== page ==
What is Responsible Fashion?
Written by: Kaylie O’Connor
It is 8:50 am and you’re already a few hours into your shift. The air in the factory is stifled and the work stations are crowded. You’re thirsty, but your desire to stay under the angry factory owner’s radar is greater than your desire for water. You distract yourself by thinking about your family back home. It’s been almost a year since you’ve seen them. The feeling of homesickness strikes you. You think about your children and how they’ve had to grow up without you. You think of your parents trying to raise little ones in their old age. Your parents are barely able to stay on top of their debts between what they sell in the markets and the earnings you send home. Suddenly, your thoughts are cut short as you hear something cracking. What was that? You look around thinking something might have gone wrong with a different machine. You hear the sound again, this time from the upper corner of the room. You look up as the first brick comes crashing down.
On April 24, 2013, the Rana Plaza Factory collapsed in Dhaka District, Bangladesh. Over 1,100 people died and over 2,500 were injured: most were women and children whose situations were very similar to the character described above. The building conditions of the factory were poor. The workers did NOT have access to an emergency escape, open windows for fresh air, bathroom or lunch breaks and were living on an average of 60 cents per day.
This collapse was not only devastating to the local community, but also opened the eyes of consumers worldwide, thus beginning the responsible fashion movement.
So what is responsible fashion? Responsible fashion (otherwise known as slow fashion) is based off of the idea of transparency in the fashion world. It is the idea that consumers (especially American consumers) have power in their purchases and should give their money to companies that have practices in place that the consumer supports. Making sure that workers have livable wages, have breaks during their shifts, and are not physically or verbally abused at work are just the basics of a company practicing responsible fashion. Some offer their workers a chance at higher education, some teach their female workers self-defense classes, and others use giveback programs to support the communities surrounding their factories.
How do we find companies who support responsible fashion? I remember struggling with this when I transitioned to a slow fashion lifestyle almost two years ago. There are many nationwide companies you can shop from (Patagonia, Eileen Fischer, Tribe Alive, Everlane, People Tree), but I wanted to highlight a few local options you can utilize:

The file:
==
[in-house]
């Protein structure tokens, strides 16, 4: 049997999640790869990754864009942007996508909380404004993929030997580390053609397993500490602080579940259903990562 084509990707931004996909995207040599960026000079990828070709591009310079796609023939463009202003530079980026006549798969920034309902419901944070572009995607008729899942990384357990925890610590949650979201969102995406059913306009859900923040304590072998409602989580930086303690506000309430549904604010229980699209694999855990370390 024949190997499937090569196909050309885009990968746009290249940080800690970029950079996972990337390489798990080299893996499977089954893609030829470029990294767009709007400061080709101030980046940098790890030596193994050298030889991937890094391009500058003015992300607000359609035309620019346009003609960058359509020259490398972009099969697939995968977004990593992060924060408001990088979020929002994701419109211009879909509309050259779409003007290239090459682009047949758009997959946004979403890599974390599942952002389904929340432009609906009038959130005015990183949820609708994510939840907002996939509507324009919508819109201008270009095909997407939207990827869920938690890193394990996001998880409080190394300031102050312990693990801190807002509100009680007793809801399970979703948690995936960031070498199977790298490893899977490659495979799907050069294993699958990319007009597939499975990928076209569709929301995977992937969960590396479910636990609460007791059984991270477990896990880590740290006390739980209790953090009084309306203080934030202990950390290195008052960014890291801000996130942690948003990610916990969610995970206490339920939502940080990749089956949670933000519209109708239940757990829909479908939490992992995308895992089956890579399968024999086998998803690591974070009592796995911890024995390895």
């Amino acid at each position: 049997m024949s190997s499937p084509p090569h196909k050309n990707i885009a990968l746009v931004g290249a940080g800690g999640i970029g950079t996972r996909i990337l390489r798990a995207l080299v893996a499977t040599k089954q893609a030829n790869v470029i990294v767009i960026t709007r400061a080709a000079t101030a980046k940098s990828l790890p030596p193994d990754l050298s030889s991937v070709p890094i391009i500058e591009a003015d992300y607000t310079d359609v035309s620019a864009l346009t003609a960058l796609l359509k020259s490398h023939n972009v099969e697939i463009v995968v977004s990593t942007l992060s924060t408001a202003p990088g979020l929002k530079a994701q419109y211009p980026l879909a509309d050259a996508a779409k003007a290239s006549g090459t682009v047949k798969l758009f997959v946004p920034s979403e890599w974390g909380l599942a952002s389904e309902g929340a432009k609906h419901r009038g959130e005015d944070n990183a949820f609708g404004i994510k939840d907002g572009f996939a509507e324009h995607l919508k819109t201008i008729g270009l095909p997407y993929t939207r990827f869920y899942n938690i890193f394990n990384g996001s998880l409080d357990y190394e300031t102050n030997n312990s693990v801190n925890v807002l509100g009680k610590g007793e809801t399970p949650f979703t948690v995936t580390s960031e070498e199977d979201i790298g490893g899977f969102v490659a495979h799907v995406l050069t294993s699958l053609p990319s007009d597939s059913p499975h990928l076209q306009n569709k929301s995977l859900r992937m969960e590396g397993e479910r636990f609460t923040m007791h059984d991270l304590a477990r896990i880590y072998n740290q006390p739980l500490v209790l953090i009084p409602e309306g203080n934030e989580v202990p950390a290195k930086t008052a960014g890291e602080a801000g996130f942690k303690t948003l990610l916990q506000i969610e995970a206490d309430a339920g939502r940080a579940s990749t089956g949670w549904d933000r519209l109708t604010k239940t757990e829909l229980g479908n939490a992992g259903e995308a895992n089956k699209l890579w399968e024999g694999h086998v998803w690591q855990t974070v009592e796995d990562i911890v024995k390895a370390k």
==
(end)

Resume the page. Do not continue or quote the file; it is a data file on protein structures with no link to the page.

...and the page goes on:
1. Spoils of Wear ( @spoilsofwear ): Owned by Jill Erickson, this St. Paul gem is a staple for those who love patterns and prints. With a variety of one-of-a-kind pieces, bubbly conversation and a few pugs to pet, you always leave Spoils of Wear with a smile on your face. Plus, menswear was just added to the shop, so now everyone can buy ethical!
2. Way The Label (@waythelabel): Started by University of Minnesota grads Heidi Woelfle, Regena Yu and Abby Zamis, Way The Label was created for the Minneapolis minimalist. Using sustainable practices and classic silhouettes, you can rest assured that your purchase will last for years to come!
3. The Fitting Room (@thefittingroommpls ): Recently opened in June, The Fitting Room is your one-stop-shop for buying ethical. With designers like Joeleen Torvick, Alma Mia, Foat Design and Gina Mount Jewelry, Kimberly Jurek-Valanzasca has opened a space for local creatives to get their name out to the public.
4. Karma Boutique (@karmasaintpaul ): With a desire to impact the community, Jesse and Wynn Barber reinvented Karma Boutique back in 2015 and joined the Selby at Snelling Business Association which gives back to non-profit organizations. A portion of every purchase you make will go to changing someone’s life for good!
5. Strey Designs (@strey_designs ): If ethically produced bags are more your style, then look no further than Sarah Butala’s company Strey Designs. She combines detailed (almost artwork-like) designs with multi-purpose function. Almost all of her bags can be worn multiple ways, like the bag I am wearing that can transform from a backpack to a crossbody in one pull of the strap!
Kaylie O’Connor is a sustainable + ethical fashion blogger. With her passion fashion and a determination to live ethically, Kaylie is changing the world one reader at a time. For more tips and tricks on how to live ethically, check out the Winter issue of The Volk (available Dec.1st). In the meantime, be sure to follow Kaylie @theswelteringsweater